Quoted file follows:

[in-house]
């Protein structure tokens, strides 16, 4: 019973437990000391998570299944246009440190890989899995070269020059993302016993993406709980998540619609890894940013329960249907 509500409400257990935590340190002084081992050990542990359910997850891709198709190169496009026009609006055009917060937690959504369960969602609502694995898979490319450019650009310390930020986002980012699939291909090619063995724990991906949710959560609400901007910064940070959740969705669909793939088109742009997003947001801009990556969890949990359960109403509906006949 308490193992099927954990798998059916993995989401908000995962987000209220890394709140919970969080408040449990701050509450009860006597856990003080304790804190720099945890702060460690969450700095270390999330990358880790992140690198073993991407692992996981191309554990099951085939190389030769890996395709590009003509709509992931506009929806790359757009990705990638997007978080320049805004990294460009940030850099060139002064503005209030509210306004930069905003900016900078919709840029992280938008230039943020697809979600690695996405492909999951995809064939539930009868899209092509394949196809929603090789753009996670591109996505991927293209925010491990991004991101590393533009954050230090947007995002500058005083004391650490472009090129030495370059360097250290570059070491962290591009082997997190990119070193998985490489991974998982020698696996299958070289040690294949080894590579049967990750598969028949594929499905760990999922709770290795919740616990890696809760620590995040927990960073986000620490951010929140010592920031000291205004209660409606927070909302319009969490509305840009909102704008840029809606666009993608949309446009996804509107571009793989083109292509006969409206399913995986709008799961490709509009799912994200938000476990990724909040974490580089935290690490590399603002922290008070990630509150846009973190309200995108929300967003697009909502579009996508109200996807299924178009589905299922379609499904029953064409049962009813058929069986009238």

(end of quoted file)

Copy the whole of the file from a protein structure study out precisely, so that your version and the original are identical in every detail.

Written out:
[in-house]
């Protein structure tokens, strides 16, 4: 019973437990000391998570299944246009440190890989899995070269020059993302016993993406709980998540619609890894940013329960249907 509500409400257990935590340190002084081992050990542990359910997850891709198709190169496009026009609006055009917060937690959504369960969602609502694995898979490319450019650009310390930020986002980012699939291909090619063995724990991906949710959560609400901007910064940070959740969705669909793939088109742009997003947001801009990556969890949990359960109403509906006949 308490193992099927954990798998059916993995989401908000995962987000209220890394709140919970969080408040449990701050509450009860006597856990003080304790804190720099945890702060460690969450700095270390999330990358880790992140690198073993991407692992996981191309554990099951085939190389030769890996395709590009003509709509992931506009929806790359757009990705990638997007978080320049805004990294460009940030850099060139002064503005209030509210306004930069905003900016900078919709840029992280938008230039943020697809979600690695996405492909999951995809064939539930009868899209092509394949196809929603090789753009996670591109996505991927293209925010491990991004991101590393533009954050230090947007995002500058005083004391650490472009090129030495370059360097250290570059070491962290591009082997997190990119070193998985490489991974998982020698696996299958070289040690294949080894590579049967990750598969028949594929499905760990999922709770290795919740616990890696809760620590995040927990960073986000620490951010929140010592920031000291205004209660409606927070909302319009969490509305840009909102704008840029809606666009993608949309446009996804509107571009793989083109292509006969409206399913995986709008799961490709509009799912994200938000476990990724909040974490580089935290690490590399603002922290008070990630509150846009973190309200995108929300967003697009909502579009996508109200996807299924178009589905299922379609499904029953064409049962009813058929069986009238």